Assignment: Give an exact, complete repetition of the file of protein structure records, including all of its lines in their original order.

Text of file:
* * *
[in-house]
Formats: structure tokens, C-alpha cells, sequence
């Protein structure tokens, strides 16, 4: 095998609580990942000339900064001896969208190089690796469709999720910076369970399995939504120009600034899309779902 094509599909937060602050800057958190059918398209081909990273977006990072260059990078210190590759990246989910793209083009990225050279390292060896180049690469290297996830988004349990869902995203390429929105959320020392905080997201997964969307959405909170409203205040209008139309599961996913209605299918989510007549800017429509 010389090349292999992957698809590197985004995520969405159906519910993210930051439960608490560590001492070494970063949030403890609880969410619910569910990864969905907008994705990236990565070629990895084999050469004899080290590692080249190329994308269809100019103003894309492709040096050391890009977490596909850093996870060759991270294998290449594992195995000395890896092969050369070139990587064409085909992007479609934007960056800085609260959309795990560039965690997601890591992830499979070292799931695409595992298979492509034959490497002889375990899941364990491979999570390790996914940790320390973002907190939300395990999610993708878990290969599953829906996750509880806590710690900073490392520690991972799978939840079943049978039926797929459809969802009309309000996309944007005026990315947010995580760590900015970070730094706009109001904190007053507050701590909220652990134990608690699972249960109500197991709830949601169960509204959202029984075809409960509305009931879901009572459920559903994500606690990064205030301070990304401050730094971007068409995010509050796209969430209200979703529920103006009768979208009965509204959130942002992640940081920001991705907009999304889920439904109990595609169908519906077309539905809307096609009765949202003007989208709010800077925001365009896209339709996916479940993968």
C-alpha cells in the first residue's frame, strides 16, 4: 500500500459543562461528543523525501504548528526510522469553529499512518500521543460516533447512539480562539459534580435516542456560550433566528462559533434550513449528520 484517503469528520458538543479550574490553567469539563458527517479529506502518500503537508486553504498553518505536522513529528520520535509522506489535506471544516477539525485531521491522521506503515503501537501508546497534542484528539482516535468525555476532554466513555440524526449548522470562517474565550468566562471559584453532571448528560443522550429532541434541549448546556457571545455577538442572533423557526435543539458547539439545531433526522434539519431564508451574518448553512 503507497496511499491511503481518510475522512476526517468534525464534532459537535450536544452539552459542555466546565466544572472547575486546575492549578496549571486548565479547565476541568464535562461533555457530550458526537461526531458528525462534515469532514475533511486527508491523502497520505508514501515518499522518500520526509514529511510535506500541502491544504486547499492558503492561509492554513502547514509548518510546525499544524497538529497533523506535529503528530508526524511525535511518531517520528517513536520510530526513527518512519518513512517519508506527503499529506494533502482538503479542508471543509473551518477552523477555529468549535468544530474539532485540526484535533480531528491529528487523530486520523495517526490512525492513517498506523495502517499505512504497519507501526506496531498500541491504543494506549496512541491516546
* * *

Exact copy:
[in-house]
Formats: structure tokens, C-alpha cells, sequence
């Protein structure tokens, strides 16, 4: 095998609580990942000339900064001896969208190089690796469709999720910076369970399995939504120009600034899309779902 094509599909937060602050800057958190059918398209081909990273977006990072260059990078210190590759990246989910793209083009990225050279390292060896180049690469290297996830988004349990869902995203390429929105959320020392905080997201997964969307959405909170409203205040209008139309599961996913209605299918989510007549800017429509 010389090349292999992957698809590197985004995520969405159906519910993210930051439960608490560590001492070494970063949030403890609880969410619910569910990864969905907008994705990236990565070629990895084999050469004899080290590692080249190329994308269809100019103003894309492709040096050391890009977490596909850093996870060759991270294998290449594992195995000395890896092969050369070139990587064409085909992007479609934007960056800085609260959309795990560039965690997601890591992830499979070292799931695409595992298979492509034959490497002889375990899941364990491979999570390790996914940790320390973002907190939300395990999610993708878990290969599953829906996750509880806590710690900073490392520690991972799978939840079943049978039926797929459809969802009309309000996309944007005026990315947010995580760590900015970070730094706009109001904190007053507050701590909220652990134990608690699972249960109500197991709830949601169960509204959202029984075809409960509305009931879901009572459920559903994500606690990064205030301070990304401050730094971007068409995010509050796209969430209200979703529920103006009768979208009965509204959130942002992640940081920001991705907009999304889920439904109990595609169908519906077309539905809307096609009765949202003007989208709010800077925001365009896209339709996916479940993968």
C-alpha cells in the first residue's frame, strides 16, 4: 500500500459543562461528543523525501504548528526510522469553529499512518500521543460516533447512539480562539459534580435516542456560550433566528462559533434550513449528520 484517503469528520458538543479550574490553567469539563458527517479529506502518500503537508486553504498553518505536522513529528520520535509522506489535506471544516477539525485531521491522521506503515503501537501508546497534542484528539482516535468525555476532554466513555440524526449548522470562517474565550468566562471559584453532571448528560443522550429532541434541549448546556457571545455577538442572533423557526435543539458547539439545531433526522434539519431564508451574518448553512 503507497496511499491511503481518510475522512476526517468534525464534532459537535450536544452539552459542555466546565466544572472547575486546575492549578496549571486548565479547565476541568464535562461533555457530550458526537461526531458528525462534515469532514475533511486527508491523502497520505508514501515518499522518500520526509514529511510535506500541502491544504486547499492558503492561509492554513502547514509548518510546525499544524497538529497533523506535529503528530508526524511525535511518531517520528517513536520510530526513527518512519518513512517519508506527503499529506494533502482538503479542508471543509473551518477552523477555529468549535468544530474539532485540526484535533480531528491529528487523530486520523495517526490512525492513517498506523495502517499505512504497519507501526506496531498500541491504543494506549496512541491516546